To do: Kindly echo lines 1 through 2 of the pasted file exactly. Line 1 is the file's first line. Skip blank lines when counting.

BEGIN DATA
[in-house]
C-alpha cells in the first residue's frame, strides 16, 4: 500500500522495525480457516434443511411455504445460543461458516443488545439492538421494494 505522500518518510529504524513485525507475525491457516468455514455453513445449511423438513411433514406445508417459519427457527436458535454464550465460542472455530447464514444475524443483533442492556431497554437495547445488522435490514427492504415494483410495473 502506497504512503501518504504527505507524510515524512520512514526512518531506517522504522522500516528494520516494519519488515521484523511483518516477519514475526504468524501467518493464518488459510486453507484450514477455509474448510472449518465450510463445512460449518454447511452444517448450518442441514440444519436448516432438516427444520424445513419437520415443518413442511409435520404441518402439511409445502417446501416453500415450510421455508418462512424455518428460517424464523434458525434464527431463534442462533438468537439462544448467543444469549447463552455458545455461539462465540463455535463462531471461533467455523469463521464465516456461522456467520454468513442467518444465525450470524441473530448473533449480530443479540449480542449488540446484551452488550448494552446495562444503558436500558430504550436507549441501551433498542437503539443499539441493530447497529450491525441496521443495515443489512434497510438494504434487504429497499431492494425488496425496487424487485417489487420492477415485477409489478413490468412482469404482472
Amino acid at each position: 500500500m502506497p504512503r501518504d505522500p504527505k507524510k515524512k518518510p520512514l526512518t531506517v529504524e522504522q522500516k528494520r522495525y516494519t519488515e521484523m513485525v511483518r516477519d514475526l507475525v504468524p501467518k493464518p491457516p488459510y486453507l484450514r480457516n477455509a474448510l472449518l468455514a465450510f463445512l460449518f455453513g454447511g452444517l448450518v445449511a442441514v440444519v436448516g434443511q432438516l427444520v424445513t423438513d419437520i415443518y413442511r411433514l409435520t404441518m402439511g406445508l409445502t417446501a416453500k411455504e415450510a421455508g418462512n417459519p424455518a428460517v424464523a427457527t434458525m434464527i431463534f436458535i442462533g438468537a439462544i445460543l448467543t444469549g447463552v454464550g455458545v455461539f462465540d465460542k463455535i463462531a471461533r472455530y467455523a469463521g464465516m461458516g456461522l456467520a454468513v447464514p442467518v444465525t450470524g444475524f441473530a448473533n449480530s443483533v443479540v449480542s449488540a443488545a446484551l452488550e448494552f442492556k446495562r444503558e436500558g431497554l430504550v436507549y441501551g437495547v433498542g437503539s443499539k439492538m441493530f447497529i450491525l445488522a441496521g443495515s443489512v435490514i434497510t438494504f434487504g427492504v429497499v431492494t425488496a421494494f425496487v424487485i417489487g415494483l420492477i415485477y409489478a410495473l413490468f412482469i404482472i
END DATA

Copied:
[in-house]
C-alpha cells in the first residue's frame, strides 16, 4: 500500500522495525480457516434443511411455504445460543461458516443488545439492538421494494 505522500518518510529504524513485525507475525491457516468455514455453513445449511423438513411433514406445508417459519427457527436458535454464550465460542472455530447464514444475524443483533442492556431497554437495547445488522435490514427492504415494483410495473 502506497504512503501518504504527505507524510515524512520512514526512518531506517522504522522500516528494520516494519519488515521484523511483518516477519514475526504468524501467518493464518488459510486453507484450514477455509474448510472449518465450510463445512460449518454447511452444517448450518442441514440444519436448516432438516427444520424445513419437520415443518413442511409435520404441518402439511409445502417446501416453500415450510421455508418462512424455518428460517424464523434458525434464527431463534442462533438468537439462544448467543444469549447463552455458545455461539462465540463455535463462531471461533467455523469463521464465516456461522456467520454468513442467518444465525450470524441473530448473533449480530443479540449480542449488540446484551452488550448494552446495562444503558436500558430504550436507549441501551433498542437503539443499539441493530447497529450491525441496521443495515443489512434497510438494504434487504429497499431492494425488496425496487424487485417489487420492477415485477409489478413490468412482469404482472